Rupert Murdoch’sNews Corp. on Wednesday unveiled My Network TV, a stripped-down, prime-time only network that will feed racy shows to the WB and UPN stations, which are set to merge.
My Network TV will be heavily promoted on the MySpace Web site, the hugely popular youth-targeted social networking site that News Corp. has purchased and plans to use as a base for a major Internet push.
No immediate plans were announced to use the MySpace property as an alternative distribution outlet for the MyNetwork TV shows, but Murdoch has made it clear in the past that he intends to make video a key feature of MySpace.
News Corp. made no attempt to hide its approach with the network, saying it would produce shows to target younger viewers between 18 and 49 years old. It will feature “tele-novel” series bearing names such as “Desire” and “Secrets,” with additional shows in production that imitate successful franchises on other networks. One show in development, known as “Catwalk,” will follow the search for the next supermodel. Another, “Celebrity Love Island,” will also attempt to capitalize on the reality-TV zeitgeist.
The network and its shows will be “all about guilty pleasures,” said Fox Television Stations President Jack Abernethy. Other programs being developed include a crime-focused news magazine and a quiz show.
For now, News Corp. said it intends only to use MySpace to promote the new shows.
Still, the serial-style nature of the main shows — each 13-week season of the nightly dramas will feature 65 episodes playing out various continuing story lines — may lend itself well to a Web-delivery platform.
For instance, viewers who miss an episode may, in the future, be able to fill in the gaps in the story line by downloading an on-demand version from the Internet.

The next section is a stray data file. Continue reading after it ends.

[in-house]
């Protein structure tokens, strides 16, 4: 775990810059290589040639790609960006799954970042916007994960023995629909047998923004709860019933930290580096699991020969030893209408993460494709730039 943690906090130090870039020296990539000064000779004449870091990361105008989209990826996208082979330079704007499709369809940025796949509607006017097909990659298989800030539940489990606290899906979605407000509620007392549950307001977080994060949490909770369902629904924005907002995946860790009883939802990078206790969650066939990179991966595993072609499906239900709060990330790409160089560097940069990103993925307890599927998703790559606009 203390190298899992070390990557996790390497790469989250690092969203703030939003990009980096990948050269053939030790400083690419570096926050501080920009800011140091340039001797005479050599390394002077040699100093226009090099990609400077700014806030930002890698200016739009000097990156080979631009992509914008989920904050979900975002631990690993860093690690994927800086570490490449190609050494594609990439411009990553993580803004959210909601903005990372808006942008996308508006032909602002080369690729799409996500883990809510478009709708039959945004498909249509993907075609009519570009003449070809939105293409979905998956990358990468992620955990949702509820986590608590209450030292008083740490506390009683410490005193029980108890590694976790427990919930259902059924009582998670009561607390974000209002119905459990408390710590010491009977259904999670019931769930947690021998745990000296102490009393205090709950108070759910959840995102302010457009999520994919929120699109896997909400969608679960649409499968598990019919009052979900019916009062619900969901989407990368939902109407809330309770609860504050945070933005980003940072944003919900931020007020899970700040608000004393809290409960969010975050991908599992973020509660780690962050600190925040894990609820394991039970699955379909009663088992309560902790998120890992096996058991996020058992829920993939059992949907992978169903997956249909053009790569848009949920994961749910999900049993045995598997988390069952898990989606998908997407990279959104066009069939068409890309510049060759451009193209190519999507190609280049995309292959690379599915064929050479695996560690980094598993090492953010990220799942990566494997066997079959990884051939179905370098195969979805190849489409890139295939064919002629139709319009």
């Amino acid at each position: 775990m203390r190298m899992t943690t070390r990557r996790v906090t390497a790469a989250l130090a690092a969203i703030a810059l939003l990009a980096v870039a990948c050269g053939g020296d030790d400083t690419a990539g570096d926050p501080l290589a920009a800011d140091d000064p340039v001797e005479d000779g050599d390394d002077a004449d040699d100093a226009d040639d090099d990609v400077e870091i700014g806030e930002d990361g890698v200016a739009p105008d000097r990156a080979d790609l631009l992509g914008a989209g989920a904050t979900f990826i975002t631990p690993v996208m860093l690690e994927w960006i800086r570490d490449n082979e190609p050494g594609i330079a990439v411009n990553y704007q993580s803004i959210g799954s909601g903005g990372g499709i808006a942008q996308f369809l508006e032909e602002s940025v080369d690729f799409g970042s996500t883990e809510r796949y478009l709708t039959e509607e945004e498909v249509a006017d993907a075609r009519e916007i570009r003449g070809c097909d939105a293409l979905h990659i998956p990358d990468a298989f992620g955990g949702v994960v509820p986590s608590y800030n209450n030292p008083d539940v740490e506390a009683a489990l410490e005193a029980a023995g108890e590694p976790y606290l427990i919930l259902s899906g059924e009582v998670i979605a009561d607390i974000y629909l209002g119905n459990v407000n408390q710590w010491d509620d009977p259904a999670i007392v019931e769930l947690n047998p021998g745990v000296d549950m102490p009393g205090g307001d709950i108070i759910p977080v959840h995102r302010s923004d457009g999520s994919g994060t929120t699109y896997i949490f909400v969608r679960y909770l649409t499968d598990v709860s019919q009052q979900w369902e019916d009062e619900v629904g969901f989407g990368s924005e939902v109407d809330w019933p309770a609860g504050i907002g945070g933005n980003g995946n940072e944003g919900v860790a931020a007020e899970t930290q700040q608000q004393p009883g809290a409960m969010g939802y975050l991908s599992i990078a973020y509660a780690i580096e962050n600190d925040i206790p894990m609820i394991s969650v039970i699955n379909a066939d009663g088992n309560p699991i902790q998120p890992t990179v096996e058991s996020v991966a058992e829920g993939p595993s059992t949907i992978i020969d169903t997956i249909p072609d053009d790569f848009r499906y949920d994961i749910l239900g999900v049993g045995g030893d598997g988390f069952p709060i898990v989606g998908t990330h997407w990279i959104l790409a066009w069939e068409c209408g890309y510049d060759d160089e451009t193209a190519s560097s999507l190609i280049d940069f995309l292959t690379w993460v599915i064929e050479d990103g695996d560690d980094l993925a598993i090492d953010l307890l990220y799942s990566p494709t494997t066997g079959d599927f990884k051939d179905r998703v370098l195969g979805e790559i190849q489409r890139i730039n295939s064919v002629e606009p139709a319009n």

One reason a Web tie-in may not be rolled out initially would be to give News Corp. time to figure out ways to reassure local affiliates — some of whom are already reeling from the decision to combine the WB and UPN networks — that they will not see further cannibalization of their advertising revenue from such an approach.
Still, the rollout is viewed as evidence that Murdoch is willing to take bold steps and try new approaches to make network television more relevant in an era when viewers enjoy a dizzying array of choices for video entertainment.
Murdoch, whose properties include the Fox channel, Fox News Corp. and a variety of newspapers, is also said to be planning the launch of a financial news channel to compete with NBC’s CNBC.
Eye in the Sky
News Corp. is eyeing the Internet in other ways as well, saying recently it would invest heavily in a plan to deploy high-speed Internet access through its DirecTV franchise. Murdoch indicated the company was willing to invest as much as US$1 billion to refine and improve technology to allow for satellite links to be used for two-way Web-based communications.
The use of the “My” monicker may be misleading to some, since it could suggest an on-demand, customizable lineup rather than one that seems to target a very narrow demographic with specific tests in their television. said Jupiter Research analyst David Card.
Card also said My Network was likely taking the place of the financial channel launch. Still, it’s likely that Murdoch is not done moving pieces into place — both offline and on, where MySpace is considered one of the new darlings of the Web industry.
MySpace has quickly risen to the top of the social networking niche, and Murdoch has made it clear he intends to turn it into a portal. While it will be outfitted with content from Murdoch’s other properties, it will remain squarely targeted at the younger demographic. MySpace is the fourth busiest Web site in terms of total page views per month, according to ComScore Media Metrix, ahead of Google, which Murdoch has publicly proclaimed his willingness to challenge for advertising revenue.
News Corp. has in the past been linked in talks to buy Blinkx, a video and audio search engine, and was said to be mulling an offer for Skype before eBay scooped up the peer-to-peer communications provider.